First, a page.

Catholic Transcript Magazine of the Roman Catholic Archdiocese of Hartford Connecticut

Wednesday, February 21, 2018

Father Stanley L. Jaki, who died 7 April in Madrid, en route home to Seton Hall University in New Jersey, after having lectured in Rome, was undoubtedly one of the greatest theologians of our time.

The word "genius" is surely an accurate descriptive for this Hungarian-born Benedictine, who was awarded the prestigious Templeton Prize in 1987, an honor on a par in theology with the Nobel Prize. (The prize includes one of the world’s largest monetary awards, which was donated for the most part to his monastery in Pannonhalma.) The citation for the Templeton Prize referred to Father Jaki’s having contributed critically to progress between religion and physical science, a challenge he accepted in many books, lectures throughout the world, and academic positions in some of the most respected universities, ranging from Princeton to Oxford, from Munich and Prague to Moscow, Hong Kong and Australia.

Relatively early in his scholarly career as a theologian, Father Jaki lost his ability to speak, owing to a surgical mishap. It was then that he turned to physics, earning a doctorate, under the tutelage of Nobel Laureate Professor Victor F. Hess, at Fordham. As a result, he was qualified to address emerging questions pertaining to religion and science viewed together, and, consequently was long heralded as among the most expert in this field. Unexpectedly, his voice returned.

Some of Father Jaki’s better known books are The Relevance of Physics (1966); Brain, Mind and Computers (1969), for which he won the Leconte de Novy Prize; The Paradox of Obler’s Paradox (1969); The Milky Way: An Exclusive Road for Science (1972); Science and Creation: From Eternal Cycles to an Oscillating Universe (1974); Cosmos and Creator (1979); Angels, Apes and Men (1982); Miracles and Physics (1989); God and the Cosmologists (1989); Is There a Universe? (1992); and God and the Sun at Fatima (1999).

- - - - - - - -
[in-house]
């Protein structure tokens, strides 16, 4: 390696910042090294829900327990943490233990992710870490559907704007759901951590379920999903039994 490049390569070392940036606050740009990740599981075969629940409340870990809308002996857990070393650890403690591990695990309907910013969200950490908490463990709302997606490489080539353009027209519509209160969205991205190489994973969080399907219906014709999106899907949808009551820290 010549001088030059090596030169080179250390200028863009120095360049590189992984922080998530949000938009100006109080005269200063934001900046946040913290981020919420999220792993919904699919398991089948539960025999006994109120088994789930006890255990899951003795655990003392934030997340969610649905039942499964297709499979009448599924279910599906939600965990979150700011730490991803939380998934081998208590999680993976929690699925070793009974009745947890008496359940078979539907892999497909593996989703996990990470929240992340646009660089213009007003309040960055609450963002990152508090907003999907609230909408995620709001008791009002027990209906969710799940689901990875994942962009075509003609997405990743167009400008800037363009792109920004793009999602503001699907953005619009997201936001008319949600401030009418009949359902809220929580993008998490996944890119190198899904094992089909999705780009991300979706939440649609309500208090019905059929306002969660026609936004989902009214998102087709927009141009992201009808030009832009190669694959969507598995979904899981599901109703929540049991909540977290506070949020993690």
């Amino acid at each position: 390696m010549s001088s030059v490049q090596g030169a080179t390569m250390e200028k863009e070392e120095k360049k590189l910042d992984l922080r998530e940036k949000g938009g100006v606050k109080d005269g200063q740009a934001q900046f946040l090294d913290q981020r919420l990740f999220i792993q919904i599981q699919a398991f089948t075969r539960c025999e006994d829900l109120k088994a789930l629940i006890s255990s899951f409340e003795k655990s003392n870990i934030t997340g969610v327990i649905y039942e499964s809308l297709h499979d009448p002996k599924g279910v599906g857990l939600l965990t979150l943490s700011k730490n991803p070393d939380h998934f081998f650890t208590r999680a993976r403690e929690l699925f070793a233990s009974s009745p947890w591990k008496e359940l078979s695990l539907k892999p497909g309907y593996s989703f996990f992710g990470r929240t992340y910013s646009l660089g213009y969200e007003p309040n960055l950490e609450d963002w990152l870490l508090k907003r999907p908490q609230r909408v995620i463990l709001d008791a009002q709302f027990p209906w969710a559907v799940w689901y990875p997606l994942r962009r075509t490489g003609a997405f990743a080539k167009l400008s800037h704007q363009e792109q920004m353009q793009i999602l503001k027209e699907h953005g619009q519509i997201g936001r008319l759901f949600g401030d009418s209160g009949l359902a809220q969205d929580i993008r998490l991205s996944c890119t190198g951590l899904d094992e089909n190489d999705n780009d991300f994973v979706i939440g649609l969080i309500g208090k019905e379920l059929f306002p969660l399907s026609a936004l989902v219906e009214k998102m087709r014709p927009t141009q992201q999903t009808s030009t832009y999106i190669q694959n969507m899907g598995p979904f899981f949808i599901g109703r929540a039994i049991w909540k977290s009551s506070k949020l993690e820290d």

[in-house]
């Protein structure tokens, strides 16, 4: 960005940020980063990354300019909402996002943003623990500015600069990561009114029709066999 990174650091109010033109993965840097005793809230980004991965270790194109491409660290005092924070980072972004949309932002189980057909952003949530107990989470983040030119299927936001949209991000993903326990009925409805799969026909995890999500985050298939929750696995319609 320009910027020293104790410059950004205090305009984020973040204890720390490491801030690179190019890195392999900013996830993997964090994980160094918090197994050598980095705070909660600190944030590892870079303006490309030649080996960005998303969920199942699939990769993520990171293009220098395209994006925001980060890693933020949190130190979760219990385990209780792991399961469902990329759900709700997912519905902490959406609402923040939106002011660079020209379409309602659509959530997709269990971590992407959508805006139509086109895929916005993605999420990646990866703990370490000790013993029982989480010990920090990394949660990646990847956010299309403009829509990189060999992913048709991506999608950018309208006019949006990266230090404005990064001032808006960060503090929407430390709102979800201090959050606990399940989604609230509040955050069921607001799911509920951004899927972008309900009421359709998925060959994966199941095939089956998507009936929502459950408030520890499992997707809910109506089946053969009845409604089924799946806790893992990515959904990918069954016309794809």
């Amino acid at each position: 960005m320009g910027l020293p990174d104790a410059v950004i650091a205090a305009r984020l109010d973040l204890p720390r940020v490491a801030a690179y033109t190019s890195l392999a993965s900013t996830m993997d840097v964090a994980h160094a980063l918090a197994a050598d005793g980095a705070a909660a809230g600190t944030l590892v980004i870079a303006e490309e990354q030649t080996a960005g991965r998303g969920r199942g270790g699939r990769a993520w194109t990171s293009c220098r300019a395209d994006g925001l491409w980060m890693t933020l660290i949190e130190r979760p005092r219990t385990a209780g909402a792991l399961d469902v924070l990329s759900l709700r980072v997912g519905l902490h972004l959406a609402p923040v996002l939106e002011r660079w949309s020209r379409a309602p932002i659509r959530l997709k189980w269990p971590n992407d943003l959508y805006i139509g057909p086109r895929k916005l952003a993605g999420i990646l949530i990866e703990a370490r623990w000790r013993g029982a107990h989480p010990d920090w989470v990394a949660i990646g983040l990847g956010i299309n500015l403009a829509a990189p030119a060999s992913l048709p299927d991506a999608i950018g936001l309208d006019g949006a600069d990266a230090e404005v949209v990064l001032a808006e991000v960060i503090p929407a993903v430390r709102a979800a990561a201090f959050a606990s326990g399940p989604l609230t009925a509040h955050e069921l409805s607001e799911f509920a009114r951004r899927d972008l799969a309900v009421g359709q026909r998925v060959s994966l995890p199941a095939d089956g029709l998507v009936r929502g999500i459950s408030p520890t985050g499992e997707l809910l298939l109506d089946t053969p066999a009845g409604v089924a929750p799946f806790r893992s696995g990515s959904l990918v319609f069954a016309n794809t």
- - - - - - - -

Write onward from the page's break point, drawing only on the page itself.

Nor did Father Jaki ever forget his love for theological questions per se. He wrote significant books on clerical celibacy, e.g., Theology of Priestly Celibacy (1998); on prayer, e.g., Praying the Psalms (2000); on Papal primacy, e.g., The Keys of the Kingdom (1986), also And On This Rock (1987).

Too, Father Jaki became a recognized authority on the great English Cardinal John Henry Newman, e.g., Newman’s Challenge (2000). In this book, incidentally, Father Jaki recalls Newman’s sage observation for mankind today:

"The Hindoo notion is said to be that the earth stands upon a tortoise, but the physicist, as such, will never ask himself by what influence, external to the universe, the universe is sustained, simply because he is a physicist." Father Jaki adds "that today more and more physicists find it more interesting to take on the role of a guru." The reality, he says, is that physics began "with matter" and "with matter it will end; it will never trespass into the province of mind."

The last time I wrote a column on Father Jaki was for this newspaper in 2005. Then I spoke with him on the telephone; I had called him several years earlier about delivering a lecture at Holy Apostles Seminary – an invitation which he gladly welcomed and fulfilled. When he died in April, I was beginning to read one of his latest books, entitled Sigrid Undset’s Quest for the Truth (2007), and hoped to write him about my impressions of it.

The very subject of this book struck me the moment I saw it advertised. The encyclopedic interest of Father Jaki was astonishing; and I intended to thank him for it.

Sigrid Undset, who won the Nobel Prize for Literature in 1928 and died in 1949, became one of the greatest converts of the 20 century. A scholar of awesome profundity, she was also one of the finest literary artists the world has ever seen; her classic trilogy, Kristin Lavransdatter (which we had to read in our seminary college literature classes), is widely viewed as the supreme Catholic novel, unsurpassed in the history of the novel, precisely because it fulfills the definition of a Catholic novel, the lesson of which is that grace overpowers sin.

In his book on Sigrid Undset, Father Jaki includes, in a "postscript," two previously untranslated essays by Sigrid. The first is a remarkable assessment of feminism – she was both a wife and mother. Among other things, she stresses that feminism "is not only a matter of married women and mothers; another concern is the unmarried women, left to their own resources only, without any natural protector." And "no woman in our time has had such an influence on the intellectual life as in former times St. Brigid, St. Catherine of Siena, or St. Teresa had in theirs."

The second postscript is entitled "My reasons to convert" (1936). It is equally unforgettable.

Sigrid Undset died in Lillehammer, Norway. Yet she remains "a living force after her death," in Father Jaki’s words. Indeed, that in one of his final books, Father Stanley Jaki, also a genius, could have written about Sigrid Undset, is a lasting memorial to her genius.

Msgr. David Q. Liptak is Executive Editor of

The Catholic Transcript, and censor librorum for the Archdiocese of Hartford.